By Karen Riggs March 1, 2021
The community is a major step closer to developing a sustainable Patagonia Pool. The Pool Assessment prepared for the Friends of the Patagonia Pool (FOPP) is essentially complete and shows that the pool, while over 30 years old, is in good shape and could easily provide at least another decade of recreation, water safety training, water aerobics and lap swim to the communities and schools of Patagonia, Sonoita, Elgin and surrounding areas.
The Counsilman-Hunsaker Pool Assessment Report categorized needed actions in terms of immediate, mid- and long-term.
The Immediate needs are to provide depth markings that meet current standards, provide an ADA accessible lift, cap the vacuum line, remove the diving boards, repair leak in the stainless-steel gutter system and purchase a robotic vacuum. The goal would be to provide all these in the next year. The ADA lift is approximately $12,000 and there should be $16,000 left in the Timken grant for this purpose.
The mid-term needs are to replace the deck and perimeter fencing, purchase an adequate pool cover and provide an ADA accessible bathroom (prefab units are available). The mid-term needs are the most expensive, but the five year timeline to provide these would allow for the raising of additional funds.
The long-term needs are to purchase a variable frequency drive to allow the recirculation pump to operate at its most efficient level and to remodel the mechanical room space to provide for separate, ventilated rooms for storage of the pool chemicals.
The wish list includes a heater for the pool to allow more than four months of use per year and possibly eventually an enclosure. An enclosure along with a heater would enable year-round use.
The assessment also provided an estimate of operation and maintenance costs. It estimates power, water, and chemicals to be approximately $38,000 per year. An estimate for liability insurance has not been established yet. The current policy evidently does not break out the amount just for the pool. A professional maintenance contract with a competent pool company is estimated to cost about $9,000 per year and a part-time pool manager (10 hours a week for four months – currently) would be $3,000. Not including liability insurance, the estimate for a pool of this size is approximately $50,000 per year. It is obvious why the Town and School Districts need substantial assistance with the pool, as they have been budgeting only $30,000 per year.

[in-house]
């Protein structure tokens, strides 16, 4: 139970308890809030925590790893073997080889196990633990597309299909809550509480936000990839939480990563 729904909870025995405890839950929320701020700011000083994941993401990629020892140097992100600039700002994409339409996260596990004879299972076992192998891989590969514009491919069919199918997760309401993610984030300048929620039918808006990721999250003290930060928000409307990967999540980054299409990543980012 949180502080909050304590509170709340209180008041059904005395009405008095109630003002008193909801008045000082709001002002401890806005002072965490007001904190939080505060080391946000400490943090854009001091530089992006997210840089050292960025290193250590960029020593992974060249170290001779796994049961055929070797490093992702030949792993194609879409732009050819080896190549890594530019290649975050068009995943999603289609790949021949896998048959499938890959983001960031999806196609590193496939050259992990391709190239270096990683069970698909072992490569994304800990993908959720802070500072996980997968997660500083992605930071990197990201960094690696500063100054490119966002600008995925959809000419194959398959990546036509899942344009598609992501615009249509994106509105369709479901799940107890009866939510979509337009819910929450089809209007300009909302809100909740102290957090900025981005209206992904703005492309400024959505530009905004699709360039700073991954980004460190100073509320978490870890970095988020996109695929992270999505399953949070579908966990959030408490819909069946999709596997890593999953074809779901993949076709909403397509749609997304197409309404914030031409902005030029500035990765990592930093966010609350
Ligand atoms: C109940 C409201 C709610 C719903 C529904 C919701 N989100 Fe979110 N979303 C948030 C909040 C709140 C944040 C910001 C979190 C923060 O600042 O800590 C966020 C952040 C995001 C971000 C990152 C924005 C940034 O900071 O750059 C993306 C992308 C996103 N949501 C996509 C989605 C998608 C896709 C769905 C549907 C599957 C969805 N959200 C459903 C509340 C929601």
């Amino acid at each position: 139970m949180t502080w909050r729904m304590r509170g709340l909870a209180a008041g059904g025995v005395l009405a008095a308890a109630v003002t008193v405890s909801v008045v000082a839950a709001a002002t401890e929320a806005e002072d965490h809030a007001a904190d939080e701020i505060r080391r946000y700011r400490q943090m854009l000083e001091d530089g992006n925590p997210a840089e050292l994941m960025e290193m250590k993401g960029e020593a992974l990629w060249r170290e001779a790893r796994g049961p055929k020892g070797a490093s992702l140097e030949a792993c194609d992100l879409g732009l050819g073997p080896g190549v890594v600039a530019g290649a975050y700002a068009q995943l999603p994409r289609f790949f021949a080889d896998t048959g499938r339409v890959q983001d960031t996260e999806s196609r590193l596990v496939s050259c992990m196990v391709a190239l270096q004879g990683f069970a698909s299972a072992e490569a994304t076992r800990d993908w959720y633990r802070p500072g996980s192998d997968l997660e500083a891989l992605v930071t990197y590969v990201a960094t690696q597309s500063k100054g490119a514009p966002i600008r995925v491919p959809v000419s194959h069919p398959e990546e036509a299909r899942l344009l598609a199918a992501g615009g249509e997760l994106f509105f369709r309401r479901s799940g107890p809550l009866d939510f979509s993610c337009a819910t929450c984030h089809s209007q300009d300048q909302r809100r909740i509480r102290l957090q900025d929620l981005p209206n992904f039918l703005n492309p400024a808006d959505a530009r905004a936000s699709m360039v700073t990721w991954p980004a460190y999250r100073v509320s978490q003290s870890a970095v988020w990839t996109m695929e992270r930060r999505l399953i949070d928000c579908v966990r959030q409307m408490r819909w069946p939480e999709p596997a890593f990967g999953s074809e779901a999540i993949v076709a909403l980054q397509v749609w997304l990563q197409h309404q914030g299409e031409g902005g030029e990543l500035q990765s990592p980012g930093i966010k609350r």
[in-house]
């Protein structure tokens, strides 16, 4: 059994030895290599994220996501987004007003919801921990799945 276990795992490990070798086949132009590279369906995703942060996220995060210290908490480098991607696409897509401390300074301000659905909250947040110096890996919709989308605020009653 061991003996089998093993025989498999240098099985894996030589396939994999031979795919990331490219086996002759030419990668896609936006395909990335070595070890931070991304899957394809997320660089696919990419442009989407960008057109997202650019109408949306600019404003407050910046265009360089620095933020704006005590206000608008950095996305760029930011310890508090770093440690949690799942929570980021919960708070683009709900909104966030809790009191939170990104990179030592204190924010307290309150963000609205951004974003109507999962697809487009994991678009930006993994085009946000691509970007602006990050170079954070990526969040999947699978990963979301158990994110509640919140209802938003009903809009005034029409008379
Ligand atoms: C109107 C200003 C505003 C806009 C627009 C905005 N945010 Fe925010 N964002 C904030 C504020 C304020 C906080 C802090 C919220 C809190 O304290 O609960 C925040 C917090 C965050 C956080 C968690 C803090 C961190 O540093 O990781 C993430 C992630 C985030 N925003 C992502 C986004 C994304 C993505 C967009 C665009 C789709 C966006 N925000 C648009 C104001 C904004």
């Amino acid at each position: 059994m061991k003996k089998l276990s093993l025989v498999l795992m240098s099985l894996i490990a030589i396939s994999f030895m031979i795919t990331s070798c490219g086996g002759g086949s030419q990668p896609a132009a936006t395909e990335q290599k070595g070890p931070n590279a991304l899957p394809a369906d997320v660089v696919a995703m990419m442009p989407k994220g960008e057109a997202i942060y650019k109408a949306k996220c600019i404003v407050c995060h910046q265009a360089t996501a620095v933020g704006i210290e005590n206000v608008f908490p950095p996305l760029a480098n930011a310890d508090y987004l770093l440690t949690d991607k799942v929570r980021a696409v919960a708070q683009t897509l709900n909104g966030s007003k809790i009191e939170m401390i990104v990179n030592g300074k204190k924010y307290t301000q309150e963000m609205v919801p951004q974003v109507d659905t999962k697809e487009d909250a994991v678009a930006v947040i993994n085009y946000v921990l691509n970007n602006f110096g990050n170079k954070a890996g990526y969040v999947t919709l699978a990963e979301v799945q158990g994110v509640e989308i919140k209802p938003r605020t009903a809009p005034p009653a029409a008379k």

The pool is sustainable for another decade at least if the proper care and operation is provided. Considering the cost of a new comparable pool is at least $800,000-1,000,000, an investment of approximately 10% of that would keep this valuable community asset operational. Assuming the IGA between the Town and Patagonia School Districts is extended for a few more months so that FOPP can find new partners, FOPP will ramp up its activities, including fundraising, quotes for needed work and program development. New financial partners for the operation and maintenance need to be identified, as well. The Town and Patagonia School Districts have done a remarkable job for over 30 years, but cannot keep doing it on their own.
The FOPP pool assessment was made possible by grant funds from the South32 Hermosa Community Fund held at the Community Fund of Southern Arizona, the Patagonia Regional Community Fund, and by donations from many local pool supporters.
FOPP invites all interested citizens to join our work to keep the pool open. Please contact Karen Riggs, FOPP president at: firstname.lastname@example.org to lend a hand.